As the memories of rainy fall weather receded, importers of Central American fruit looked forward to abundant quantities of high-volume fruit this winter.
Brooks Tropicals Inc., Homestead, Fla., ships its Caribbean Red papayas from Belize year-round, said Mary Ostlund, the company’s director of marketing.
Fruit ships overland through Texas or by boat to Florida, Ostlund said.
In January, Brooks plans to add Uniq fruit from Jamaica to its winter Central American/Caribbean fruit roster.
Because of favorable weather conditions in Belize and Jamaica, Ostlund expected similiar-sized weekly shipments as last season in the coming weeks for its Caribbean Reds and Uniqs.
“Volumes are expected to be normal for both this winter,” she said.
“Mother Nature has been kind to us this year. We can’t complain.”
Papaya shipments from Guatemala and Belize came to a screeching halt because of rainy weather for New Limeco LLC, Princeton, Fla., said Eddie Caram, general manager.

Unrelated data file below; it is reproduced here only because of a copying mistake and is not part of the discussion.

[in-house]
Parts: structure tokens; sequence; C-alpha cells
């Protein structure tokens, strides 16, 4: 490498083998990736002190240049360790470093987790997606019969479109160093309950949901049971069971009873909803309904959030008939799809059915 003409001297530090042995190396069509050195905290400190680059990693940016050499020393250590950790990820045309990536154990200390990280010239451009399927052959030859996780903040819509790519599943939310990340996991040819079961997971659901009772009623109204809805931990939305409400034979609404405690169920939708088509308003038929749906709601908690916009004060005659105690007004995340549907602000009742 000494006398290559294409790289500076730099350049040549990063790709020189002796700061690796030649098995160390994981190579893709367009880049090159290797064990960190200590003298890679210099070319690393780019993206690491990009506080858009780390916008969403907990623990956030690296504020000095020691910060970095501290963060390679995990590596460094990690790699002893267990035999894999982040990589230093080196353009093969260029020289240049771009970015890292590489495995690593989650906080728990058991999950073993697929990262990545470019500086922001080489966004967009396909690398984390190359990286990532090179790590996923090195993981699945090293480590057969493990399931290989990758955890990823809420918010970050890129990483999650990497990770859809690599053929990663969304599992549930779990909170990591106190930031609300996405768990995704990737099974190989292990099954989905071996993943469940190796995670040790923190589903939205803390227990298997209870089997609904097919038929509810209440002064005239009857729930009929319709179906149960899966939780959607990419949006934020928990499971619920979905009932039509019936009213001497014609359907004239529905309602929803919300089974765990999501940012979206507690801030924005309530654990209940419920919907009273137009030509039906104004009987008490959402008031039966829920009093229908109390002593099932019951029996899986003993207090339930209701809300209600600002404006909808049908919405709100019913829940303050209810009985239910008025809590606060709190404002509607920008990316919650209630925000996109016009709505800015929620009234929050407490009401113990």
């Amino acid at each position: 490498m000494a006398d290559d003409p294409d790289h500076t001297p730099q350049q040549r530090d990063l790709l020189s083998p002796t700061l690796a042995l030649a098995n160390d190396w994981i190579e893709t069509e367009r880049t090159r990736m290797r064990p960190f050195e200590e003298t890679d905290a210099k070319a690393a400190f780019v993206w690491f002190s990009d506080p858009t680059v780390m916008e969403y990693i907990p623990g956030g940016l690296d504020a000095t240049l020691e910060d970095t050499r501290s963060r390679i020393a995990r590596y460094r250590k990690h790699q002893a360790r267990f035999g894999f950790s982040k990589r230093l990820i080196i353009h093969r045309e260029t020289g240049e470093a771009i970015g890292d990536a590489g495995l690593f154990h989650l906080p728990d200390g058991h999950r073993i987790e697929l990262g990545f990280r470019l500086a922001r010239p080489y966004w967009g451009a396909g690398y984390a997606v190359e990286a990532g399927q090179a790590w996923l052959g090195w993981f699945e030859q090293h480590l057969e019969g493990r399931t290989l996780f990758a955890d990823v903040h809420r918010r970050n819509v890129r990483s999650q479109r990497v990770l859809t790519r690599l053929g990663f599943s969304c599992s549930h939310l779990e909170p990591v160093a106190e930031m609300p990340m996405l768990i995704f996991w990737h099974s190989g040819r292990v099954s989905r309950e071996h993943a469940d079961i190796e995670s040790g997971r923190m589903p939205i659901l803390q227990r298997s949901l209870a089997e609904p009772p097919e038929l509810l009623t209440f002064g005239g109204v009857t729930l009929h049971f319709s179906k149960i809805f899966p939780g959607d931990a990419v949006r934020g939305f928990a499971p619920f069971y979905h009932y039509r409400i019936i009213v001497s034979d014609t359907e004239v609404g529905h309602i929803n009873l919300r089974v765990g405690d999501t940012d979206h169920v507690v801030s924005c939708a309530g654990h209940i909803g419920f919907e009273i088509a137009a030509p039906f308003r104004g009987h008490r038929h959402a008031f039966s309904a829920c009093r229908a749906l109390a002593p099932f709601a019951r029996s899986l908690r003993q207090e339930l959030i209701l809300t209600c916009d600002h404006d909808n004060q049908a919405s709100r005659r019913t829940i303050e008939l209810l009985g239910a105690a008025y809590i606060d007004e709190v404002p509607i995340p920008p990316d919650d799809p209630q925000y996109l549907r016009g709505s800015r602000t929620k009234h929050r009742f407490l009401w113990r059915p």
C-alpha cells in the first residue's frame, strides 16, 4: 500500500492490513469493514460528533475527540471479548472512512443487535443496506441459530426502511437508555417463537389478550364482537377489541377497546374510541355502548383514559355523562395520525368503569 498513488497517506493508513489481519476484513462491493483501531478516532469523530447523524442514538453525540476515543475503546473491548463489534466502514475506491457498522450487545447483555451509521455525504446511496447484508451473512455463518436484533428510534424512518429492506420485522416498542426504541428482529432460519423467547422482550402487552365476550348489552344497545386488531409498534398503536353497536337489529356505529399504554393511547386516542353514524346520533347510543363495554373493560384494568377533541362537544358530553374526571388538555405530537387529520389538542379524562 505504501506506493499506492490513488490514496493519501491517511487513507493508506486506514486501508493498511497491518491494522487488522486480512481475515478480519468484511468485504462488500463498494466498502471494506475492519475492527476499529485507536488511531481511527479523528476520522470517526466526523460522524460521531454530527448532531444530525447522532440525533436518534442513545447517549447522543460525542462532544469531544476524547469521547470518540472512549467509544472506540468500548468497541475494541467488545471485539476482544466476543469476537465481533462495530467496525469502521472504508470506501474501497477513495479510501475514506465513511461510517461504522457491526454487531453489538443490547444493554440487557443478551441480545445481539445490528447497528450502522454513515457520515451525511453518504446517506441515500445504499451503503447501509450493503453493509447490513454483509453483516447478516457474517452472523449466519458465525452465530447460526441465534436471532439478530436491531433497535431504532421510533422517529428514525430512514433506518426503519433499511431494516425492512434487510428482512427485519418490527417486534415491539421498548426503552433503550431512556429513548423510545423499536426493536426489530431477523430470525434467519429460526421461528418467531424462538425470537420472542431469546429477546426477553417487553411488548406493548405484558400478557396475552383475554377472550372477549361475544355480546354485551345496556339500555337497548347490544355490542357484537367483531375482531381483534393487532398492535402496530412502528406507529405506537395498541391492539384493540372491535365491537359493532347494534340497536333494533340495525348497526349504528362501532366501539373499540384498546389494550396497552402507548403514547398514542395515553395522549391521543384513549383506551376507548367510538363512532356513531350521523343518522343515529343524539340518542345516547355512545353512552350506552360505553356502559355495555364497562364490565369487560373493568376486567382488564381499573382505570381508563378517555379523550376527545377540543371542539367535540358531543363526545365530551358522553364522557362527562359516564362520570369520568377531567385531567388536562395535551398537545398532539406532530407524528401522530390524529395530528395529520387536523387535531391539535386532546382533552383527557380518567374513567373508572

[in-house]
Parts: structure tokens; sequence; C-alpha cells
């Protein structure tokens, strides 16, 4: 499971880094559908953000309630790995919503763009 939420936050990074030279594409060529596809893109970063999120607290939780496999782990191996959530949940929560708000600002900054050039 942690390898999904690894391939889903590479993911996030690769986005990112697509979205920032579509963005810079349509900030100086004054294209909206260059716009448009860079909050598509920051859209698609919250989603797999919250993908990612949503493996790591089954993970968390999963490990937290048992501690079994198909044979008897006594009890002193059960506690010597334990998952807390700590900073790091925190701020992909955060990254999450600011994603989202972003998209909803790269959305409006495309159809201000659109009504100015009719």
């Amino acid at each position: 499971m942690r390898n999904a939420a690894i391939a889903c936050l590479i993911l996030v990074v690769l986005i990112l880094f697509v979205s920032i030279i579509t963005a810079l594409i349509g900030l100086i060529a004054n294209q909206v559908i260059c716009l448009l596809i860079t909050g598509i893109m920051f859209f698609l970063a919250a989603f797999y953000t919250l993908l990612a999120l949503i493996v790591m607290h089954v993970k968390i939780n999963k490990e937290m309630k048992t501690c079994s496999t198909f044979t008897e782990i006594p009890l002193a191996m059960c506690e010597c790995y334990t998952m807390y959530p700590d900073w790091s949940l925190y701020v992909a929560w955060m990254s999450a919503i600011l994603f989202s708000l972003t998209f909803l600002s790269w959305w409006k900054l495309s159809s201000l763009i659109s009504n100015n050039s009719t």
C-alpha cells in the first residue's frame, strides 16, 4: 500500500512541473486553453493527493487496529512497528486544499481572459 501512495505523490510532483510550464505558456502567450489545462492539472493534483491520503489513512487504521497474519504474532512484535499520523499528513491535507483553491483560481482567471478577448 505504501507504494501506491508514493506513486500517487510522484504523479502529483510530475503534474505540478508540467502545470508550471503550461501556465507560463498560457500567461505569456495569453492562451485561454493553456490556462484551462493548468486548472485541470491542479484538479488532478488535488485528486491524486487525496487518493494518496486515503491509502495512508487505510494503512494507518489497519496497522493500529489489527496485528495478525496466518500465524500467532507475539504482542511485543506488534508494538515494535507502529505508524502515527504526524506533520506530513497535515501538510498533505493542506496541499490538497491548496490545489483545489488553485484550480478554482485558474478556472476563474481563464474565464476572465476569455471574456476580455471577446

By December, however, shipments were beginning to “fall back into place,” Caram said.
New Limeco expects to bring in six to eight containers per week of Central American papayas this season, up from last year, Caram said.
“We’re growing more, and demand is higher,” he said.
New Limeco also has increased volumes on its El Salvadorean lime program, Caram said.
For the past five or six years, volumes have been “on and off,” he said.
This season, however, the company expects to bring in one or two containers every week on a consistent basis.
The quarantine of Mexican papayas because of salmonella fears this fall had a bigger effect on large papayas than smaller fruit, said Homero Levy de Barros, president of Plantation, Fla.-based HLB Tropical Food.
Markets for smaller papayas stayed relatively steady, Barros said, but some large fruit doubled in price.
“It was a big disruption in Mexico, which is responsible for more than 70% of papayas that come here,” he said.
By early December, though, higher volumes of big fruit from Belize and Guatemala were restoring order to markets, Levy de Barros said.
“They had gotten $28, now it’s back to $18,” he said. “With higher production, prices will come back to normal.”
Levy de Barros reported good quality on the papayas HLB was importing in December.
Tropical storms in Guatemala and Belize put a dent in lime supplies earlier in the season, but in December quality was good and markets strong, Levy de Barros said.